• include database research or review of records where all the events of interest have already happened. This may include case-control, cross-sectional, cohort or other study designs making secondary use of data (these study types are explained in Course 2 Lesson 1), or a systematic literature review or a meta-analysis depending on its aim)
  • also include primary data collection (e.g., prospective observational studies and registries in which the data collected derive from routine clinical care). In these studies, interviews, questionnaires, blood samples and patient follow-up may be performed as part of normal clinical practice.
  • follow pharmacoepidemiologic approaches (designs) such as

  • active surveillance (including intensive monitoring schemes, prescription event monitoring, registries)
  • observational studies (including Cross-sectional study, Cohort Study, Case-control study, Case-only designs
  • drug utilisation studies

4. Initiation of a PASS


PASSs are either imposed by regulatory authorities or voluntarily initiated by MAHs.

Imposed PASSs can in the EU be requested by the EMA (the PRAC) or the respective national competent authority (NCA) during the evaluation of the initial marketing authorisation application or during the post-authorisation phase, whenever there are concerns about the risks of an authorised medicinal product for which a PASS might significantly impact the risk-benefit profile of the product. Marketing-authorisation holders (MAHs) are obliged to sponsor or conduct imposed PASSs.

A request for a PASS will be issued under the following conditions:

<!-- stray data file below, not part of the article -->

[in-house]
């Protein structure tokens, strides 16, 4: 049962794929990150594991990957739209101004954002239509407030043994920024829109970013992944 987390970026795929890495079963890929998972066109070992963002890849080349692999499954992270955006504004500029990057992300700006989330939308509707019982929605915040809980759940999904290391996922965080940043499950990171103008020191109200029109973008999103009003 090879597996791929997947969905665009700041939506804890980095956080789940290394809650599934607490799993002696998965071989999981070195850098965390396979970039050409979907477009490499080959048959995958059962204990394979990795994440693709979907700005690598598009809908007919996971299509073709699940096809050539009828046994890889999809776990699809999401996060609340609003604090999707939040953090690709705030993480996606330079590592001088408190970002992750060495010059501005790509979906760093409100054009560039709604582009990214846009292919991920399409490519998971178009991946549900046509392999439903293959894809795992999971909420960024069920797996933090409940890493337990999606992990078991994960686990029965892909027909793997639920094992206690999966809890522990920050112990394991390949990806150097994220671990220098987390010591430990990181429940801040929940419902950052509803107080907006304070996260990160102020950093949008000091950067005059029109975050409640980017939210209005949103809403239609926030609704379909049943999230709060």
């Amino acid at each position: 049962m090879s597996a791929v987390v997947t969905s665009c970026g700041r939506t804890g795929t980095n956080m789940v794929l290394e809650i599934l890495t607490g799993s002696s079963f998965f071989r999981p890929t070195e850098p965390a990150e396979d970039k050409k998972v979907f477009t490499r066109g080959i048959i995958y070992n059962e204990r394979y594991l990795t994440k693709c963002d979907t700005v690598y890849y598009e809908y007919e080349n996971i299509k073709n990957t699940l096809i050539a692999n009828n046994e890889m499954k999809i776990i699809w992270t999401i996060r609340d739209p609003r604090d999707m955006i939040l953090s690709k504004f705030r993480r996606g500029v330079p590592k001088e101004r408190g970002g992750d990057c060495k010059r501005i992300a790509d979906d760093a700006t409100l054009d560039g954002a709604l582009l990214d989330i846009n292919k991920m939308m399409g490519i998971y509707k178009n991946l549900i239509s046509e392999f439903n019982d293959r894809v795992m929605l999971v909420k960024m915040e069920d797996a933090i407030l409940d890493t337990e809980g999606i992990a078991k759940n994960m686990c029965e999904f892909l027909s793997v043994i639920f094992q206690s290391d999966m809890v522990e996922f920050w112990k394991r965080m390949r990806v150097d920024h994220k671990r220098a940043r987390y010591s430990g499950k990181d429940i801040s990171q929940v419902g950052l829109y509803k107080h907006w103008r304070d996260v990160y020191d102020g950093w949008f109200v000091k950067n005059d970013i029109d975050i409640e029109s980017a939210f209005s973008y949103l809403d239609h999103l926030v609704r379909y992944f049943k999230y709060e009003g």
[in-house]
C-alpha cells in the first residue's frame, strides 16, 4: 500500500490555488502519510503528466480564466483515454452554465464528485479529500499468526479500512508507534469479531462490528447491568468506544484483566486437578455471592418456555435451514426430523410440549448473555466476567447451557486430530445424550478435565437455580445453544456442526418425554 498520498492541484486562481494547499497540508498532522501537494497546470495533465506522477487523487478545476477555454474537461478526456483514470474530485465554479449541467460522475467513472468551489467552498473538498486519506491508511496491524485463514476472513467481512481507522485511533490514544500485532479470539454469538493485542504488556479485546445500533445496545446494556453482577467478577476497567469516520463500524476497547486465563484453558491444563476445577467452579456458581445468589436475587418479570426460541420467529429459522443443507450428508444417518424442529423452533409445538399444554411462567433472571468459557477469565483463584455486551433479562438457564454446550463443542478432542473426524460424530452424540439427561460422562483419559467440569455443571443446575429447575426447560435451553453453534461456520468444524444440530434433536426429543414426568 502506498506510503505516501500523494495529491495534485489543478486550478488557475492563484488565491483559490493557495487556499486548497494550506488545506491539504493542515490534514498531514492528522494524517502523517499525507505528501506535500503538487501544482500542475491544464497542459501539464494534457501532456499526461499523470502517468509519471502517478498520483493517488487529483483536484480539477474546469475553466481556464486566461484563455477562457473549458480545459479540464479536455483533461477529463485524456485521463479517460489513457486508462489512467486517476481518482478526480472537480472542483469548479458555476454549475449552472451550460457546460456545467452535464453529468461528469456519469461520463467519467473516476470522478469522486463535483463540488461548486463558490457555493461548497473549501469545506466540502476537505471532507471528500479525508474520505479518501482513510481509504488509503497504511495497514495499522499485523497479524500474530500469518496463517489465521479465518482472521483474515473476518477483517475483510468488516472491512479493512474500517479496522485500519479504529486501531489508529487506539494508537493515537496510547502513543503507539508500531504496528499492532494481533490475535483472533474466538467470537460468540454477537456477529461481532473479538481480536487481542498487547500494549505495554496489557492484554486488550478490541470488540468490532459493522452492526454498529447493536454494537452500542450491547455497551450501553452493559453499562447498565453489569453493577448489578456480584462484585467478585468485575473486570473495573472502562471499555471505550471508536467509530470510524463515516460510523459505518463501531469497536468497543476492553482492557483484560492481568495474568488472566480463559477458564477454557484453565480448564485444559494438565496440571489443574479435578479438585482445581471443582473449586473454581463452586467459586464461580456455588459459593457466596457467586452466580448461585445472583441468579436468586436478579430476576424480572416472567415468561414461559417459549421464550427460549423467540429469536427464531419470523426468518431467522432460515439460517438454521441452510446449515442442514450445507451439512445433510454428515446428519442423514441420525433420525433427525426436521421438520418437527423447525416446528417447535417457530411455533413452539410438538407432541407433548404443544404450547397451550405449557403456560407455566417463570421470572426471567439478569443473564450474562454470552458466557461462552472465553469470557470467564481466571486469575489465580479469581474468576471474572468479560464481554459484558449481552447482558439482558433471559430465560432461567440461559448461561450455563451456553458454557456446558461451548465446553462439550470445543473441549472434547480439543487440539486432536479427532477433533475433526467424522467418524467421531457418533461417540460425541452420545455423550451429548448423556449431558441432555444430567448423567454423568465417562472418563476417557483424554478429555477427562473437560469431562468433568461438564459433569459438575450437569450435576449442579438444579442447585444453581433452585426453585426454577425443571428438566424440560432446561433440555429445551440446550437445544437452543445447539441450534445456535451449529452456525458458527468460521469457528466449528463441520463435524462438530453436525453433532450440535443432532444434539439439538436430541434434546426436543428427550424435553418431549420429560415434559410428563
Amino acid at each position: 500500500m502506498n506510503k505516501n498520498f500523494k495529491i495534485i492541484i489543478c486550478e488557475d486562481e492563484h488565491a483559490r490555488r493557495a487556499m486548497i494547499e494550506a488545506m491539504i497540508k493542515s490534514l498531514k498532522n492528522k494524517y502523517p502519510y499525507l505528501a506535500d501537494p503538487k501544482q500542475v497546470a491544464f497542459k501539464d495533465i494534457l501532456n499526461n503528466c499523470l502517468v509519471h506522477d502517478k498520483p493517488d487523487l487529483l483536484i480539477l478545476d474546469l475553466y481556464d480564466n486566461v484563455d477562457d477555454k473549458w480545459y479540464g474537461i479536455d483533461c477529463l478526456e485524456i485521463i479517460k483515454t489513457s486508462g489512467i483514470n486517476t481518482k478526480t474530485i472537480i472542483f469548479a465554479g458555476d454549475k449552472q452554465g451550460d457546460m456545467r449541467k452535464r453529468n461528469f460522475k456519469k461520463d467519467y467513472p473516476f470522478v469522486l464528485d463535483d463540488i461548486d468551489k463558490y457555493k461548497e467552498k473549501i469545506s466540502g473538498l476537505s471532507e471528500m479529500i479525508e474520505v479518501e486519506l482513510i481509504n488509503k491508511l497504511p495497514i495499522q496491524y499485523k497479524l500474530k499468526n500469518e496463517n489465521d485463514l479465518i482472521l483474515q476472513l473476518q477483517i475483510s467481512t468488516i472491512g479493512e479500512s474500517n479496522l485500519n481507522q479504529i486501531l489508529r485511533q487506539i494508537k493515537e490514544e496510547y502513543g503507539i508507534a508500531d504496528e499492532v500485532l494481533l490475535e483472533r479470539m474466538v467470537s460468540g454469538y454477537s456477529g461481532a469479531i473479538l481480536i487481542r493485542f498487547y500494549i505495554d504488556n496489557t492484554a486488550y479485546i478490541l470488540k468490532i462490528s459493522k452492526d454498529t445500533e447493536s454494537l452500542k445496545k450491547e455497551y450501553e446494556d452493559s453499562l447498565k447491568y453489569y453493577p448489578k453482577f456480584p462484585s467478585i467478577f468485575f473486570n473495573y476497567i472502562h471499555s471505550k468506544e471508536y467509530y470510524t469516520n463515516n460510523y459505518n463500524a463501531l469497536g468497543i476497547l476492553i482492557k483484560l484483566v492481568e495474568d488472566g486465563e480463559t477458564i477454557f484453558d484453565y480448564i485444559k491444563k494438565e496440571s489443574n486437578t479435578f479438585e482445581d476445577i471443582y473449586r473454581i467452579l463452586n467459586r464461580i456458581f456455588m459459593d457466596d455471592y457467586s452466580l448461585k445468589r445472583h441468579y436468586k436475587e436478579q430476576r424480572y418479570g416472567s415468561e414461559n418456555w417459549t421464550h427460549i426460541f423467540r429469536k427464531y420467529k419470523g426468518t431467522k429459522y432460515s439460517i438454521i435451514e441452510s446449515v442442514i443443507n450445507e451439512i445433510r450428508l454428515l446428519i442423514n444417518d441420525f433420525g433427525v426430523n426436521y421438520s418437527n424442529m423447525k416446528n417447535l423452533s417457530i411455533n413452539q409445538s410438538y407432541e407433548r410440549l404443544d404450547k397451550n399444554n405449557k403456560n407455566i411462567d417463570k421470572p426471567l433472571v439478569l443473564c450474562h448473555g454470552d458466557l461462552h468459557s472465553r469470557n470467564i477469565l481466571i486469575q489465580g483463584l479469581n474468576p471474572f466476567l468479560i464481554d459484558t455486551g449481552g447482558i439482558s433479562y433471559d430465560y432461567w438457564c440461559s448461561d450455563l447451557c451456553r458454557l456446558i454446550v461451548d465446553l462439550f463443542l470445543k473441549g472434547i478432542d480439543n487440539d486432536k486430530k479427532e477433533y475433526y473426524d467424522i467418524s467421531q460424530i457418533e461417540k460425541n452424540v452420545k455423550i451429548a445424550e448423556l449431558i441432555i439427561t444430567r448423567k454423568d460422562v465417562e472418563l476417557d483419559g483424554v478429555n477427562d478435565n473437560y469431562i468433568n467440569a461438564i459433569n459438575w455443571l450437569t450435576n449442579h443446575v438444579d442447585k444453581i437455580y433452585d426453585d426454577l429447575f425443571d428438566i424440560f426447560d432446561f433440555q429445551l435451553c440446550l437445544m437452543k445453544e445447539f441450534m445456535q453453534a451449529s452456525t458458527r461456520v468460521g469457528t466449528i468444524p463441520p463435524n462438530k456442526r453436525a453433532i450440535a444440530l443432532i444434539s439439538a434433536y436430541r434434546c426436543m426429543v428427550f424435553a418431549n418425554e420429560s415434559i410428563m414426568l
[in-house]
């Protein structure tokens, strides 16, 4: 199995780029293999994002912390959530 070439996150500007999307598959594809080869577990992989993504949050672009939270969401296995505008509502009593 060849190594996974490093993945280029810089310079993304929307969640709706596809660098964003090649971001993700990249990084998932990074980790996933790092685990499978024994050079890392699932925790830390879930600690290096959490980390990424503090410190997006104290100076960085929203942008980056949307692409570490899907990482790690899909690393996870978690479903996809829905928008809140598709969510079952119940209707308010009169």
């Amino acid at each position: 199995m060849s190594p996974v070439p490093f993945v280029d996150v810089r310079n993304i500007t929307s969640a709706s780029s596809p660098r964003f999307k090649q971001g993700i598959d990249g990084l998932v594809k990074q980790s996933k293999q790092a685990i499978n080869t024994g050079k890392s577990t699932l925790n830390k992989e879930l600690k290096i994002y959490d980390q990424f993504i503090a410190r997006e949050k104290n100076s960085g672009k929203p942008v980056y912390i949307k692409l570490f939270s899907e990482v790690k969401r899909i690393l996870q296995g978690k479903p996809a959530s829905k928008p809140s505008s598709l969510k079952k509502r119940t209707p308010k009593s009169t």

• as part of the initial marketing authorisation application. A marketing authorisation may be granted under the condition that a PASS is being conducted if during the evaluation of a marketing authorisation application the need for a PASS is identified leading to a conditional marketing authorisation or under exceptional circumstances.
  • during a post- authorisation regulatory procedure. The need for a PASS could be identified by the EMA or an NCA during a post- authorisation regulatory procedure, for example, an extension or a variation to a marketing authorisation, a renewal procedure or a periodic safety update (PSUR) procedure.
  • due to an emerging safety concern. After the granting of the marketing authorisation, the EMA or NCA may impose an obligation to conduct a PASS if there are concerns about the risk of the authorised medicinal product.

Voluntary PASSs are sponsored or conducted by MAHs on their own initiative. They include non-imposed studies that are required in the risk management plan (RMP) to investigate a safety concern or to evaluate the effectiveness of risk minimisation activities (category 3 of studies in Good Pharmacovigilance Practices (GVP) Module V).

For more detailed information read here:

EMA: Post-authorisation safety studies (PASS)

Guideline on good pharmacovigilance practices (GVP) Module VIII – Post-authorisation safety studies (Rev 3)